Living with COPD

By Mary Dennehy

A grandmother who was diagnosed with a chronic lung condition in 2012 has encouraged people to be COPD aware, and to attend a free public education event in Tallaght on November 15.

Mary Dunning (66), from Clondalkin, who is a patient of Tallaght University Hospital, visited her GP after she started to struggle going up the stairs in work.

Mary Dunning 04

Mary Dunning

“When I was working I used to have to climb up stairs and gradually, over time, I noticed I was getting more and more breathless,” Mary told The Echo.

“My GP sent me for a breath test and I was diagnosed with COPD [Chronic Obstructive Pulmonary Disease].”

A chronic lung condition, COPD results in the airways getting smaller, leading to airflow obstruction.

It can result in shortness of breath or tiredness as patients work harder to breath.

Living with her sister Ann, who is her carer, Mary had a tough few years at the start – picking up pneumonia five times in one year.

However, despite now being on oxygen both day and night, Mary has not let COPD define her, and has learned how to manage the condition – and continue lunching with her friends.

“It is so important to get out-and-about and meet with your friends,” Mary said.

“I eventually ended up needing to go on oxygen both at night time and during the day, which I have to bring with me when I go out.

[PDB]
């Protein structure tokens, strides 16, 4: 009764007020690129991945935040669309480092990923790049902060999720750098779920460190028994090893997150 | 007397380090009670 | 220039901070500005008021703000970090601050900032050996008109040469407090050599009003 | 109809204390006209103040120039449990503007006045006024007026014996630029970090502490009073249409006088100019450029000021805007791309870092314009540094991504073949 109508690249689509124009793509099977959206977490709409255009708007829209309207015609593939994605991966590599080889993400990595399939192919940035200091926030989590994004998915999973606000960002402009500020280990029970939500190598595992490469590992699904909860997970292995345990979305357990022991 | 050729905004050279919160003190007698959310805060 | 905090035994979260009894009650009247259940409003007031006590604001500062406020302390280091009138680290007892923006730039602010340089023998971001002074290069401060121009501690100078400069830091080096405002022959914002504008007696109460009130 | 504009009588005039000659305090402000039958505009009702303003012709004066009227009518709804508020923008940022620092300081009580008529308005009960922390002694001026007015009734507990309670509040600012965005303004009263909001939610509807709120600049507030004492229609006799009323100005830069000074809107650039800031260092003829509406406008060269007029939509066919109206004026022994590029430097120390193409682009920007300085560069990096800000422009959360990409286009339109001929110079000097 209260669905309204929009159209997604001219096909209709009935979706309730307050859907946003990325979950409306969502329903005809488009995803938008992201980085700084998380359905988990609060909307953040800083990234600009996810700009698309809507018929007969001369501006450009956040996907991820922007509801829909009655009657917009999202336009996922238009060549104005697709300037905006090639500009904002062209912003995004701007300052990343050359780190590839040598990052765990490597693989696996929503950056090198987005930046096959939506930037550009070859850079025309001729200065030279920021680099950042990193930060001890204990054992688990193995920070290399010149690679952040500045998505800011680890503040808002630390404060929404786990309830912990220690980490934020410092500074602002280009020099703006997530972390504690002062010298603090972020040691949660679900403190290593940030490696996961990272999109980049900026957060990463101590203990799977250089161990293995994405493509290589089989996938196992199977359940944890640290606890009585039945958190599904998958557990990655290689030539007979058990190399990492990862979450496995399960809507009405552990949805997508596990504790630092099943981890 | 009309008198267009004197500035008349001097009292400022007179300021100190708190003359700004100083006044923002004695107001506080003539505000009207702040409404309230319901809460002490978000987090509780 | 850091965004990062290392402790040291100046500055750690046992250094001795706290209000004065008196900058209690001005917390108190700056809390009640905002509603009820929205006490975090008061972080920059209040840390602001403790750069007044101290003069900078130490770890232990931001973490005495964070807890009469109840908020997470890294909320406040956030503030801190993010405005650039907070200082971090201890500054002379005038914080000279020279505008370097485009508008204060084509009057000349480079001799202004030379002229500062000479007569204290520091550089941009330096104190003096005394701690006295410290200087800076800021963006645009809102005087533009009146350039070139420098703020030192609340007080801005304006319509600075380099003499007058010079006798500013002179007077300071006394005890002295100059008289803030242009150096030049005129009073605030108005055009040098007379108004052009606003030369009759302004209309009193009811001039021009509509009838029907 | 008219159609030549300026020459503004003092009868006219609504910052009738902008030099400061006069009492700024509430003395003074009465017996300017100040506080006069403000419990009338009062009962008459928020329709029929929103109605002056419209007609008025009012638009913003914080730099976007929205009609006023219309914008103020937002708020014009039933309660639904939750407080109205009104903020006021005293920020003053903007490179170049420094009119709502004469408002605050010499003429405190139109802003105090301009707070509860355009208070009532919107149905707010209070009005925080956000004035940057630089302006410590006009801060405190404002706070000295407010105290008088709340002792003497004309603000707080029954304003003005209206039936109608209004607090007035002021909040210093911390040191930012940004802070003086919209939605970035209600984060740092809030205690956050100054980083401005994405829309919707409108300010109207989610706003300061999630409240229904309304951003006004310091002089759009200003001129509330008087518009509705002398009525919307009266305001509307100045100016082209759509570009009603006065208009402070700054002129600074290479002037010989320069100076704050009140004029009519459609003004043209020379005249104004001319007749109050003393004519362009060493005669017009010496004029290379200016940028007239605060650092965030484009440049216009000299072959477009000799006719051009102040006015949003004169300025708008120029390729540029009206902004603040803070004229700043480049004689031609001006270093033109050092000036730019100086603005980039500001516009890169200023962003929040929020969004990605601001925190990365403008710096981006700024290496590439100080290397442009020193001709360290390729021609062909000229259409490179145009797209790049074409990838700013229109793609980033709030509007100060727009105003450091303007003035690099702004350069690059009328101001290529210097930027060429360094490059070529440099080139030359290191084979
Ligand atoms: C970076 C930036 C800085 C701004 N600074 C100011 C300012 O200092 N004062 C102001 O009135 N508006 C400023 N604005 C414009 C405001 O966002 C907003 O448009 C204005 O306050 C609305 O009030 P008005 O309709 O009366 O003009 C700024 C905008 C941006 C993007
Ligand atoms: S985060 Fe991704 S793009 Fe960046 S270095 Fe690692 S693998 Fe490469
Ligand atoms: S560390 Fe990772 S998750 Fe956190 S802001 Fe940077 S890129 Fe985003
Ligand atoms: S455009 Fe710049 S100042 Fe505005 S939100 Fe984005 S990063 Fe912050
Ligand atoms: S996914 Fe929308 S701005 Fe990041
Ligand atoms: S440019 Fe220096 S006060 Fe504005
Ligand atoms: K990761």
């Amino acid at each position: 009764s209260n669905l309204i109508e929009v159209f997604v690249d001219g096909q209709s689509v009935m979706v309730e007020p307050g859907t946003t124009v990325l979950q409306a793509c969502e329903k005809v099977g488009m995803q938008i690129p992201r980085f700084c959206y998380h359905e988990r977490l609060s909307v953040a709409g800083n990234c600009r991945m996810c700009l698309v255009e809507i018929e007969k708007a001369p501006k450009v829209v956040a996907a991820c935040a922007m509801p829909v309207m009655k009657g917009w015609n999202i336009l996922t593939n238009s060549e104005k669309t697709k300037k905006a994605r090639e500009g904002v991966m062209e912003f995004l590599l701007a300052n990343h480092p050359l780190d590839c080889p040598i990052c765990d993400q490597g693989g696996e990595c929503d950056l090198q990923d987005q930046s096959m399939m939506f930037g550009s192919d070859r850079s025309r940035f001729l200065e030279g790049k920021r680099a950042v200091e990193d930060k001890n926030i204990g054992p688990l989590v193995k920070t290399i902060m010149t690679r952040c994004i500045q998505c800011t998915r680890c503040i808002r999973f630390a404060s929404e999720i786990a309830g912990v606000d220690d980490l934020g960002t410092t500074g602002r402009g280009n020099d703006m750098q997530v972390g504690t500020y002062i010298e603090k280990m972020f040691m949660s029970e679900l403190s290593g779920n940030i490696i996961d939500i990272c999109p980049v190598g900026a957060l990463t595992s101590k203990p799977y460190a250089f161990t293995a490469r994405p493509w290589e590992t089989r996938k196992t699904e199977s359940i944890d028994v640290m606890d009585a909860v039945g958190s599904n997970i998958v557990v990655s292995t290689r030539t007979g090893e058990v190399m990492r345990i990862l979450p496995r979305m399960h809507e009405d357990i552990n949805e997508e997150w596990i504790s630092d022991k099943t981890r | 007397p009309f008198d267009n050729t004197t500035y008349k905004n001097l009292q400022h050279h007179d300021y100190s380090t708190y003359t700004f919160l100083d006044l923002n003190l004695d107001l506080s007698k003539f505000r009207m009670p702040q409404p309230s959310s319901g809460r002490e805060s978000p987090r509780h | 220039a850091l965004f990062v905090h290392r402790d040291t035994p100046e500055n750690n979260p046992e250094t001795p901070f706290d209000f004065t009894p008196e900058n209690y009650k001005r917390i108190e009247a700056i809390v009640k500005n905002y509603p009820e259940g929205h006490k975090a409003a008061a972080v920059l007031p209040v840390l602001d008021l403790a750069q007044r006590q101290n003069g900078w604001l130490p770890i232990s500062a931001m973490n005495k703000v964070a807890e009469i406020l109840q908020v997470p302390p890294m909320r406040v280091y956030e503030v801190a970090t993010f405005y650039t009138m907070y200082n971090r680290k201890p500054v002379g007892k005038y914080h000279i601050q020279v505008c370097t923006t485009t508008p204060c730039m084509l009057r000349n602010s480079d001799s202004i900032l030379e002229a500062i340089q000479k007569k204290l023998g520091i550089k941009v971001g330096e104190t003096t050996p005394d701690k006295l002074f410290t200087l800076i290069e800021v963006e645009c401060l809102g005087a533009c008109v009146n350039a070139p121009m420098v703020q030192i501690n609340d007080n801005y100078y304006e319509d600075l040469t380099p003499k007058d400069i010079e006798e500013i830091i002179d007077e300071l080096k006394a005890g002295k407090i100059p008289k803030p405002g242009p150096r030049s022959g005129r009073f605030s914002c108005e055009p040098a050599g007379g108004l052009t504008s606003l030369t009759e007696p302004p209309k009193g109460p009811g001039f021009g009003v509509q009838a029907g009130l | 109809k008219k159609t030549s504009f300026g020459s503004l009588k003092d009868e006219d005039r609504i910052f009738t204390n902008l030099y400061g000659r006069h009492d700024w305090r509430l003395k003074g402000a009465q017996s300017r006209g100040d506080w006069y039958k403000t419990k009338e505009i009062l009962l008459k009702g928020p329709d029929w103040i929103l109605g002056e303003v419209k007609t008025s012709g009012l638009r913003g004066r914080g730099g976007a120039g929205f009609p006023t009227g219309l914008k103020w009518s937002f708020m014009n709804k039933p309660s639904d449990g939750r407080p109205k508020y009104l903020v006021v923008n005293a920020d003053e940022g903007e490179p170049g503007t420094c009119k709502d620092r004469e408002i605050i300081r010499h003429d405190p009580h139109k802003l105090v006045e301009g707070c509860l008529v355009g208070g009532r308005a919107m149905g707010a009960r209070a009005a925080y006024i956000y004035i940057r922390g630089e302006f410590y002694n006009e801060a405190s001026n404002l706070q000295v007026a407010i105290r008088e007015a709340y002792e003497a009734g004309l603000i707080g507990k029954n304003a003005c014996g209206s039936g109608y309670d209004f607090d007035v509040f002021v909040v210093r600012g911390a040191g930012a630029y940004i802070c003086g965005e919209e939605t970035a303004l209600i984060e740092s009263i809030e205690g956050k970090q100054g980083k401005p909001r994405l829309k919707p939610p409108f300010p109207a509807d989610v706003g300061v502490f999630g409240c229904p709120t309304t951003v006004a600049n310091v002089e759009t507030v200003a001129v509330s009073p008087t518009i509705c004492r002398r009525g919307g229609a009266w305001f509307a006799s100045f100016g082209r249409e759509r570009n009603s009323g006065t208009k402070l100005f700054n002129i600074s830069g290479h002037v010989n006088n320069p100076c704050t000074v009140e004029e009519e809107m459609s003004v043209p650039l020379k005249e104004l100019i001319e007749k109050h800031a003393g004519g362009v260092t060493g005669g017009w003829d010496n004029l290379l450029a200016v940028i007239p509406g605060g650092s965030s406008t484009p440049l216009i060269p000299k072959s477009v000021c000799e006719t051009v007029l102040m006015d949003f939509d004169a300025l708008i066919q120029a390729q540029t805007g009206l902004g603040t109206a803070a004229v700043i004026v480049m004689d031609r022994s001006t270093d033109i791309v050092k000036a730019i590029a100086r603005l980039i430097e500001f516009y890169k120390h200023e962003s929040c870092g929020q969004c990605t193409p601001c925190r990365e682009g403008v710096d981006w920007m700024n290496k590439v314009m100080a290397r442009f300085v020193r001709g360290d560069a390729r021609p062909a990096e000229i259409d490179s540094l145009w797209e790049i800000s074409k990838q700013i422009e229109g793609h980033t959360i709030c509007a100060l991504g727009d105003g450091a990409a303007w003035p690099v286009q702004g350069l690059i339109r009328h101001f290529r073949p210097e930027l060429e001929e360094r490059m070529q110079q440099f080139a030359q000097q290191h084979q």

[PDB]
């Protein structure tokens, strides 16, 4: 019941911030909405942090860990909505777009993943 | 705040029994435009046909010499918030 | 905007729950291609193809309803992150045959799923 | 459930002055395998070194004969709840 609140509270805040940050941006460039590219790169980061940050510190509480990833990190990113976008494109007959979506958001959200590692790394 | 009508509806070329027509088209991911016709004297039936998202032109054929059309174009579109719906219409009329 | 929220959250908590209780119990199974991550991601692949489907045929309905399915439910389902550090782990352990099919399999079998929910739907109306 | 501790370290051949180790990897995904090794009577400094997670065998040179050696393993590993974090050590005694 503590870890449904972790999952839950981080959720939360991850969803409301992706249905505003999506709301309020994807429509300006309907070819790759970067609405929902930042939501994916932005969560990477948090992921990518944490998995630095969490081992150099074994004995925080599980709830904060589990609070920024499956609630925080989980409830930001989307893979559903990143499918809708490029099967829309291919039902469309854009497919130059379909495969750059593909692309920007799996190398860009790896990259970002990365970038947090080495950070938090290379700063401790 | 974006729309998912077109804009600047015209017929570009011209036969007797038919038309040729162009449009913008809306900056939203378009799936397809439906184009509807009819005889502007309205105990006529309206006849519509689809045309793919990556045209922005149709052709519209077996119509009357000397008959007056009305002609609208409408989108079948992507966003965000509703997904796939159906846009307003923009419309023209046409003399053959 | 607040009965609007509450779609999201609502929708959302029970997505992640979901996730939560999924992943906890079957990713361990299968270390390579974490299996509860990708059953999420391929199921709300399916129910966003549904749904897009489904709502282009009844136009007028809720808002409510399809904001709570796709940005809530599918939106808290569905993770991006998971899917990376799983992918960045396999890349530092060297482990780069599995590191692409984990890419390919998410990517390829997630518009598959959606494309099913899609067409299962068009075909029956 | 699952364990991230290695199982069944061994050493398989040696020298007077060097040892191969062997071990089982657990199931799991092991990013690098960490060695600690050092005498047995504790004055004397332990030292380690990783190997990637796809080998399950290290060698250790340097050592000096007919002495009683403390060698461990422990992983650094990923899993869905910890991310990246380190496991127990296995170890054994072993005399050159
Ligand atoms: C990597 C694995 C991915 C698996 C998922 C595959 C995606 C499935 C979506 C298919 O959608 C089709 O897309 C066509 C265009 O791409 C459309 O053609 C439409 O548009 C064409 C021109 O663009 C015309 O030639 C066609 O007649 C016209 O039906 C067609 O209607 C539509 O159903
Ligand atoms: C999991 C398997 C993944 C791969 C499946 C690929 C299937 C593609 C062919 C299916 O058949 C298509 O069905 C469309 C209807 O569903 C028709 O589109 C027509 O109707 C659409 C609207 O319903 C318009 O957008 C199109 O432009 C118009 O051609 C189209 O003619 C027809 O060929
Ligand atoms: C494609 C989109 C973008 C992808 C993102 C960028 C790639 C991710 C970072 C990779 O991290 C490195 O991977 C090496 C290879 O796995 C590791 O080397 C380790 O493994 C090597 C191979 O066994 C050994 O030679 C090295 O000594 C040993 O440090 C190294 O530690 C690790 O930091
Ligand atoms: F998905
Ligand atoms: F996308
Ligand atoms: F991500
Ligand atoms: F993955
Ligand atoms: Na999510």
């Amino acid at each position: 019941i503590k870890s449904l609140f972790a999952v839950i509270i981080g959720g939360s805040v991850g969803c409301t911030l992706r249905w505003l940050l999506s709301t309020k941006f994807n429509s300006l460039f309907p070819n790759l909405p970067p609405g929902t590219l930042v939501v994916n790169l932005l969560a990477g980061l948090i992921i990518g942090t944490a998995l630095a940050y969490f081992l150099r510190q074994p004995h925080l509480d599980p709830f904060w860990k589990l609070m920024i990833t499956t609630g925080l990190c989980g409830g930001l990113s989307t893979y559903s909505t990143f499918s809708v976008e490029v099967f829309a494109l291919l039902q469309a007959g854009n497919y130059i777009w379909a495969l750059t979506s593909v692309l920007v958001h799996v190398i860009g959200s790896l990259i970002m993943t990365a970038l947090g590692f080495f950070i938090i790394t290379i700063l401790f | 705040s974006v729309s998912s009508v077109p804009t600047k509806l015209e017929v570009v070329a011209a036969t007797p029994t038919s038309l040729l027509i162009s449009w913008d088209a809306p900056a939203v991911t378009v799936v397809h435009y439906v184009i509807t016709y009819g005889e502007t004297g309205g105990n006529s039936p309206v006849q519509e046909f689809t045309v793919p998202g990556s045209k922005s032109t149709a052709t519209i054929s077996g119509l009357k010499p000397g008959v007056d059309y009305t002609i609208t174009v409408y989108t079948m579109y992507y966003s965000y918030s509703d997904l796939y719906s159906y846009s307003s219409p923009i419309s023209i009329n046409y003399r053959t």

“I can’t walk carrying the oxygen so I got myself a little mobility scooter to get around and I absolutely love it, it’s the best craic.”

She added: “It took me awhile to know my body, know my capabilities.

“When you learn how to understand your body and how to manage, COPD is not as frightening.

“It doesn’t stop me getting up in the morning and doing my hair, my make-up and my tan.

“I’m still driving as well, and love driving.”

Availing of the support on offer

Mary, who has three children and nine grandchildren, stressed how important it is to learn how to cope with your own body when diagnosed with COPD, alongside availing of the support on offer from within a community setting.

“For anyone recently diagnosed with COPD, they should take a while to let it sink in and when they’re ready, talk to other people who have it,” Mary said.

“It’s also important to take support from Tallaght Hospital, which has been excellent to me.

“Outreach nurses also come out to me in my home and check that I’m managing ok.”

On Thursday, November 15, Tallaght University Hospital is holding a free public education event at 10am in Rua Red, Tallaght, called ‘COPD – never too early, never too late’.

The event will focus on the changes people can make to improve their health following a diagnosis, and include time for audience questions.

Run in partnership with Tallaght COPD Support Group, the event is open to all members of the public.

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